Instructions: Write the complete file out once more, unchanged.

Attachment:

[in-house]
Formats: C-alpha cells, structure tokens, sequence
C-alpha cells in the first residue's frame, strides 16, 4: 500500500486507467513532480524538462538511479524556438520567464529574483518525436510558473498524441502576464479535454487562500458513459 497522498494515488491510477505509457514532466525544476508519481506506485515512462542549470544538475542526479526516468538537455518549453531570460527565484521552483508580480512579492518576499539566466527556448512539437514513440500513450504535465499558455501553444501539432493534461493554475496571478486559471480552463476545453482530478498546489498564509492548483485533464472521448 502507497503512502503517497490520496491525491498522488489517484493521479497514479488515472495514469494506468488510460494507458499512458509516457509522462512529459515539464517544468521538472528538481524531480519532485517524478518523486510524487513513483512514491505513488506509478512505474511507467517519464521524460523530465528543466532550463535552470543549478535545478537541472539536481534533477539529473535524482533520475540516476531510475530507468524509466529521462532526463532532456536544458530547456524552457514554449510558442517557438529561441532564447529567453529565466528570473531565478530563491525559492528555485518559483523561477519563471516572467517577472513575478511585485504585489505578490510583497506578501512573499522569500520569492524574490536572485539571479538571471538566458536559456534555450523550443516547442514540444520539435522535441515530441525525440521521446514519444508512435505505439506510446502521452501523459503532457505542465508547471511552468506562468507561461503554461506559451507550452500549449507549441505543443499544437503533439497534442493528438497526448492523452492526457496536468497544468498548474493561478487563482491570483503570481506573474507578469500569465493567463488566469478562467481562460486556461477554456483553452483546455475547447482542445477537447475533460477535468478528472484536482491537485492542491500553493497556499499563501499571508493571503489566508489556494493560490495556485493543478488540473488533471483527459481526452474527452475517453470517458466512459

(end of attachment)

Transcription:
[in-house]
Formats: C-alpha cells, structure tokens, sequence
C-alpha cells in the first residue's frame, strides 16, 4: 500500500486507467513532480524538462538511479524556438520567464529574483518525436510558473498524441502576464479535454487562500458513459 497522498494515488491510477505509457514532466525544476508519481506506485515512462542549470544538475542526479526516468538537455518549453531570460527565484521552483508580480512579492518576499539566466527556448512539437514513440500513450504535465499558455501553444501539432493534461493554475496571478486559471480552463476545453482530478498546489498564509492548483485533464472521448 502507497503512502503517497490520496491525491498522488489517484493521479497514479488515472495514469494506468488510460494507458499512458509516457509522462512529459515539464517544468521538472528538481524531480519532485517524478518523486510524487513513483512514491505513488506509478512505474511507467517519464521524460523530465528543466532550463535552470543549478535545478537541472539536481534533477539529473535524482533520475540516476531510475530507468524509466529521462532526463532532456536544458530547456524552457514554449510558442517557438529561441532564447529567453529565466528570473531565478530563491525559492528555485518559483523561477519563471516572467517577472513575478511585485504585489505578490510583497506578501512573499522569500520569492524574490536572485539571479538571471538566458536559456534555450523550443516547442514540444520539435522535441515530441525525440521521446514519444508512435505505439506510446502521452501523459503532457505542465508547471511552468506562468507561461503554461506559451507550452500549449507549441505543443499544437503533439497534442493528438497526448492523452492526457496536468497544468498548474493561478487563482491570483503570481506573474507578469500569465493567463488566469478562467481562460486556461477554456483553452483546455475547447482542445477537447475533460477535468478528472484536482491537485492542491500553493497556499499563501499571508493571503489566508489556494493560490495556485493543478488540473488533471483527459481526452474527452475517453470517458466512459